The Bridges of Madison County - Iowa.

![]( " Teddi Yaeger , CC BY-SA 4.0 , via Wikimedia Commons")

If you decide to explore this location amidst the stunning landscapes of Winterset, Iowa , there are two things you cannot forget to bring with you: a good camera and an adequate amount of tissues.

One of the most emotional and bittersweet masterpieces of cinema came to us from the skilled hands of Clint Eastwood and the unforgettable gaze of Meryl Streep .

The unique Madison bridges , originally numbering 19 and with six still standing, await all those who dare to relive a true love story.


The Exorcist Steps – Georgetown.

![]( " Lenka Reznicek , CC BY 2.5 , via Wikimedia Commons")

Long before Joaquin Phoenix's Joker revealed Shakespeare's steps to the world with his iconic dance, turning it into an instant meme to the delight of thousands of Instagrammers who test his movements, and the patience of Bronx neighbors, there was another famous staircase.

A much scarier one.

This is the staircase where the shocking climax of what conceivably is the most terrifying film in history takes place: 'The Exorcist' (1973). Filmed in numerous locations in Georgetown , the 75 steps of 3600 Prospect Street , renowned as a Historic Landmark in 2019, are the most iconic.

Would you dare to go down them?


Astoria, Oregon.

Credit: luke flynt

If in the 80s you were one of those children who dreamed of discovering an old map that would lead you to a pirate treasure and the adventure of a lifetime with your best friends, the beautiful settings of Astoria, Oregon , are your next destination.

There, you can tour not only the spectacular locations of The Goonies (1985), including the Jail (now the Oregon Film Museum), the house of the Goonies, Ecola State Park (lair of the infamous and hilarious Fratelli), and the dazzling views of Cannon Beach.

Moreover, you will also find an entire town that celebrates its most famous movie and even has its day: every June 7, Astoria celebrates The Goonies Day .

So prepare your backpack, your camera, and your sense of adventure. The magic of cinema is waiting for you!


Learn About 10 Historic Times The United States Pioneered Innovation!

Published on March 29, 2024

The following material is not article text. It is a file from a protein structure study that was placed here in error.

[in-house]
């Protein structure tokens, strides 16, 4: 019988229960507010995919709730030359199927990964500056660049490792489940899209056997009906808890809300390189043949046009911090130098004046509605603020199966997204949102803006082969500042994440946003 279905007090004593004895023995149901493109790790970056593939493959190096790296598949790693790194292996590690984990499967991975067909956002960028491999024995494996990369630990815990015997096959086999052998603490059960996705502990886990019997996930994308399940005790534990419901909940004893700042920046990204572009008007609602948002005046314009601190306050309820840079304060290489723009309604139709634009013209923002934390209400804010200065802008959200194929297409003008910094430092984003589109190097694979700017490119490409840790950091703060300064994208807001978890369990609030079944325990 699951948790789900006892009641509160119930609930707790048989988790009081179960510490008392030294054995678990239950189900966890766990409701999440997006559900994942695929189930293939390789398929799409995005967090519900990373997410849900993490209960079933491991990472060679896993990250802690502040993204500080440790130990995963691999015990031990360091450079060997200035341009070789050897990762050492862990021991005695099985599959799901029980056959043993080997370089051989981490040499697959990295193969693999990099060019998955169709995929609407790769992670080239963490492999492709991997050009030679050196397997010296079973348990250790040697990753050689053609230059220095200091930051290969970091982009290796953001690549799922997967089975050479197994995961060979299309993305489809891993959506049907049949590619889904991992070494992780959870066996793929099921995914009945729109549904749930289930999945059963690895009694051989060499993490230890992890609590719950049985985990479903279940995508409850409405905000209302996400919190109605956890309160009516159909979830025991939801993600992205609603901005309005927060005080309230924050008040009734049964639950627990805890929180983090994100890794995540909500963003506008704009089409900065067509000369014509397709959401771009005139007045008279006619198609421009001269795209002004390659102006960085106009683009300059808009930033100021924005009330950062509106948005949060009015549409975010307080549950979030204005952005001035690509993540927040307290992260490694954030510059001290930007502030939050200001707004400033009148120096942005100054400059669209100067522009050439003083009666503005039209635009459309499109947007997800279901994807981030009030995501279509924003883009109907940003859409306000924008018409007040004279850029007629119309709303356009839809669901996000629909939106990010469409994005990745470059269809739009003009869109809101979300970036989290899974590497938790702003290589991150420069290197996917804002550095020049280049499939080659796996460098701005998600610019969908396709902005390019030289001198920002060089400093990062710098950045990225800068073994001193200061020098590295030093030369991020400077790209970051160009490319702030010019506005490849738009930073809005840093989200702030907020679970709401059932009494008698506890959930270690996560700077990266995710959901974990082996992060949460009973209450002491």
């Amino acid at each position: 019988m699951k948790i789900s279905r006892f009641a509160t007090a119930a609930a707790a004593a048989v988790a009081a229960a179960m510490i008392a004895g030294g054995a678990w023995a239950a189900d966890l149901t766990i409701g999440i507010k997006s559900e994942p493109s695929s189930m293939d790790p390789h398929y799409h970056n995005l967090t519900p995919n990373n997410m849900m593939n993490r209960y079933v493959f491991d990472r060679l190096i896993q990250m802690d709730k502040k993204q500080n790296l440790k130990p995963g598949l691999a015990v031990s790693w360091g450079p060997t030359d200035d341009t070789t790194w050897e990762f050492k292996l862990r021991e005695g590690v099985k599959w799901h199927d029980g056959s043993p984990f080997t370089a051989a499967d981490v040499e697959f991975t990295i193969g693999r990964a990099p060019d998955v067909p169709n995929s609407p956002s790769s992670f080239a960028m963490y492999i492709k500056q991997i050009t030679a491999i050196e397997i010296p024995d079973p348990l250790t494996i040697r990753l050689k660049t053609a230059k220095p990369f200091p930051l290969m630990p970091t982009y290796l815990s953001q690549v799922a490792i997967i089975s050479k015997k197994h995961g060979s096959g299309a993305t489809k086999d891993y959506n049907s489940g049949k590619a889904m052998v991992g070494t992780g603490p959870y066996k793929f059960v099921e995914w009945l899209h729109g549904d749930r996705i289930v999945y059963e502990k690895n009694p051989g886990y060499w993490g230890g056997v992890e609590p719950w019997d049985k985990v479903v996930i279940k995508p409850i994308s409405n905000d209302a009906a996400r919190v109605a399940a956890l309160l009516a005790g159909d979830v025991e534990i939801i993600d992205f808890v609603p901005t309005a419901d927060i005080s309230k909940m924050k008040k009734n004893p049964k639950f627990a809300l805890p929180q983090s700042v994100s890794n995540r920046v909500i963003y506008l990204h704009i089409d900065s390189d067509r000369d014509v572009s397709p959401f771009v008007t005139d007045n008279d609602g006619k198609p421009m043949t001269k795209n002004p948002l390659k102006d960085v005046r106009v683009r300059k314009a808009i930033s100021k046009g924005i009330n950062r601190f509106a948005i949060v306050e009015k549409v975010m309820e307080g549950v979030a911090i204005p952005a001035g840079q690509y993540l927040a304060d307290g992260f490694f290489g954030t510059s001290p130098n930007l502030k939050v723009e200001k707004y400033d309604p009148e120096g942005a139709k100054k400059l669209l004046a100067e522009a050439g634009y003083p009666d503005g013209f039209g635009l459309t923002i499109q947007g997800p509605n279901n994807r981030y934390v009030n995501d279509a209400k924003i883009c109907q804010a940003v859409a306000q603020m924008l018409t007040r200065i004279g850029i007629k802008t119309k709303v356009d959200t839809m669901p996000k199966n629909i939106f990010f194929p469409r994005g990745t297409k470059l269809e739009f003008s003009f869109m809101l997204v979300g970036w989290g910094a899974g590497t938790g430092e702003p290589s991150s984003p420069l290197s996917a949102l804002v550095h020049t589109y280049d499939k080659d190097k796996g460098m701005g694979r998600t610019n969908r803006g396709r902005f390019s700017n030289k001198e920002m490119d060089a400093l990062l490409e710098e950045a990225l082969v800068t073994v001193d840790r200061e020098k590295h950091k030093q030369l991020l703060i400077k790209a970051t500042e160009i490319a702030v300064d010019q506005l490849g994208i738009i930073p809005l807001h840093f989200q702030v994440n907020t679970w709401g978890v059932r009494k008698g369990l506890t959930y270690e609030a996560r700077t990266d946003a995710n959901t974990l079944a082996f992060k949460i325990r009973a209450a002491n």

Credit: Luke Michael

Do you remember the first time you rode a bike? What about the first time you went to a zoo? Maybe you have memories of your first family trip or your first day of school.

There is always a first time for everything , even for those things that feel like they have been around since the world began.

The history of the United States also has its own firsts. Today, we're diving into 10 historic firsts for our country, state by state. Ready for a trip down memory lane?



Credit: Quino Al

The rise of cell phones has allowed us to store and securely organize the contact numbers of acquaintances.

Yet, in the pre-smartphone era, phone books were the solution. Remember those? They were these large volumes containing names, addresses, and phone numbers of the city residents.

Although today it may seem surreal that anyone in the city can have your information, back in the day, they were highly useful tools. And the first state to have one was Connecticut.

The very first phone book was a humble cardboard published in 1878 in New Haven, Connecticut. This pioneer edition listed only 50 individuals, businesses, and offices equipped with telephones.



Credit: Joey Kyber

Today, we take electric street lighting for granted, but there was a first time for it, too. Electric urban lighting made its debut towards the end of the 19th century . Before that, the streets were either covered in darkness or illuminated by oil lamps.

Although there had been other demonstrations of illumination by electricity before, the real change came in 1880 , when Wabash, Indiana, became the first U.S. city to be mostly illuminated by electricity. Of course, the event surprised residents and filled the newspapers with the bright news.


North Carolina

Credit: Simon Fitall

Can you imagine the world without airplanes? Well, it was like that for a long time. Back in the old days, people traveled only by land or sea, and the idea of soaring through the skies was reserved for dreamers.